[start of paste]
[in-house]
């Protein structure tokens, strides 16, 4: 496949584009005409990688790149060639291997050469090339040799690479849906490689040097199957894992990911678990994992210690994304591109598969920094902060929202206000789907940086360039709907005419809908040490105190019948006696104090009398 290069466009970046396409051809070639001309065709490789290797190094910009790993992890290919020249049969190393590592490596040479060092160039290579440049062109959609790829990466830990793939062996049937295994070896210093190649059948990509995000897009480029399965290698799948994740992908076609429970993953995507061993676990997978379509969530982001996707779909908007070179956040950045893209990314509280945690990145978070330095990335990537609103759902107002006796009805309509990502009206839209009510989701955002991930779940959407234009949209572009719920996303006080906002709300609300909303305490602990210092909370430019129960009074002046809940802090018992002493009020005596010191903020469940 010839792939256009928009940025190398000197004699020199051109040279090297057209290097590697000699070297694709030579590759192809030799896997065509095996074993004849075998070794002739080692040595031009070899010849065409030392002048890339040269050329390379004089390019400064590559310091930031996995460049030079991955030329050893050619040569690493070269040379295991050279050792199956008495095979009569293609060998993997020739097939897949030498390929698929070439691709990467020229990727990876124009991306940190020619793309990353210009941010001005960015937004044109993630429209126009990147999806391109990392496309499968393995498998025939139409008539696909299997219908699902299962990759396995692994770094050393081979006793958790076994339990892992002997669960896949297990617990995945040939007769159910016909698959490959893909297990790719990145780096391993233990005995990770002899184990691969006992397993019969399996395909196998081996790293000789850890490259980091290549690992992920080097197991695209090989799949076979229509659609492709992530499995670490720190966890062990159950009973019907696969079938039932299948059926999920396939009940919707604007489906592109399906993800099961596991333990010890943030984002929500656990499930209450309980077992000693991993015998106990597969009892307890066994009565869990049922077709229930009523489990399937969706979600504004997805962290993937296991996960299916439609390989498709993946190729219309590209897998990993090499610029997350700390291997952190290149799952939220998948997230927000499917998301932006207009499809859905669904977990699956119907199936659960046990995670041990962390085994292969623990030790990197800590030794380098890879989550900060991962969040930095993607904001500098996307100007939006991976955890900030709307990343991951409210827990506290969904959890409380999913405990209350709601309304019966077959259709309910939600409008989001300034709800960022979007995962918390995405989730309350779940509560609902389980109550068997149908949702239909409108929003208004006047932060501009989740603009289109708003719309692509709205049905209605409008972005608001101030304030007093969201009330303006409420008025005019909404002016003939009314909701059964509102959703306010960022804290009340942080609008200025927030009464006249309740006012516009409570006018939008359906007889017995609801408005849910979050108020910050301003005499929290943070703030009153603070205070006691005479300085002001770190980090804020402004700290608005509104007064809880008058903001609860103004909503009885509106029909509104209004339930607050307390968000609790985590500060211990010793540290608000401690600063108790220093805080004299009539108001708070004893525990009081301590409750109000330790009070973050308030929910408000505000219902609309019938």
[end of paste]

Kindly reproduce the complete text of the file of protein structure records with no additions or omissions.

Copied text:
[in-house]
């Protein structure tokens, strides 16, 4: 496949584009005409990688790149060639291997050469090339040799690479849906490689040097199957894992990911678990994992210690994304591109598969920094902060929202206000789907940086360039709907005419809908040490105190019948006696104090009398 290069466009970046396409051809070639001309065709490789290797190094910009790993992890290919020249049969190393590592490596040479060092160039290579440049062109959609790829990466830990793939062996049937295994070896210093190649059948990509995000897009480029399965290698799948994740992908076609429970993953995507061993676990997978379509969530982001996707779909908007070179956040950045893209990314509280945690990145978070330095990335990537609103759902107002006796009805309509990502009206839209009510989701955002991930779940959407234009949209572009719920996303006080906002709300609300909303305490602990210092909370430019129960009074002046809940802090018992002493009020005596010191903020469940 010839792939256009928009940025190398000197004699020199051109040279090297057209290097590697000699070297694709030579590759192809030799896997065509095996074993004849075998070794002739080692040595031009070899010849065409030392002048890339040269050329390379004089390019400064590559310091930031996995460049030079991955030329050893050619040569690493070269040379295991050279050792199956008495095979009569293609060998993997020739097939897949030498390929698929070439691709990467020229990727990876124009991306940190020619793309990353210009941010001005960015937004044109993630429209126009990147999806391109990392496309499968393995498998025939139409008539696909299997219908699902299962990759396995692994770094050393081979006793958790076994339990892992002997669960896949297990617990995945040939007769159910016909698959490959893909297990790719990145780096391993233990005995990770002899184990691969006992397993019969399996395909196998081996790293000789850890490259980091290549690992992920080097197991695209090989799949076979229509659609492709992530499995670490720190966890062990159950009973019907696969079938039932299948059926999920396939009940919707604007489906592109399906993800099961596991333990010890943030984002929500656990499930209450309980077992000693991993015998106990597969009892307890066994009565869990049922077709229930009523489990399937969706979600504004997805962290993937296991996960299916439609390989498709993946190729219309590209897998990993090499610029997350700390291997952190290149799952939220998948997230927000499917998301932006207009499809859905669904977990699956119907199936659960046990995670041990962390085994292969623990030790990197800590030794380098890879989550900060991962969040930095993607904001500098996307100007939006991976955890900030709307990343991951409210827990506290969904959890409380999913405990209350709601309304019966077959259709309910939600409008989001300034709800960022979007995962918390995405989730309350779940509560609902389980109550068997149908949702239909409108929003208004006047932060501009989740603009289109708003719309692509709205049905209605409008972005608001101030304030007093969201009330303006409420008025005019909404002016003939009314909701059964509102959703306010960022804290009340942080609008200025927030009464006249309740006012516009409570006018939008359906007889017995609801408005849910979050108020910050301003005499929290943070703030009153603070205070006691005479300085002001770190980090804020402004700290608005509104007064809880008058903001609860103004909503009885509106029909509104209004339930607050307390968000609790985590500060211990010793540290608000401690600063108790220093805080004299009539108001708070004893525990009081301590409750109000330790009070973050308030929910408000505000219902609309019938």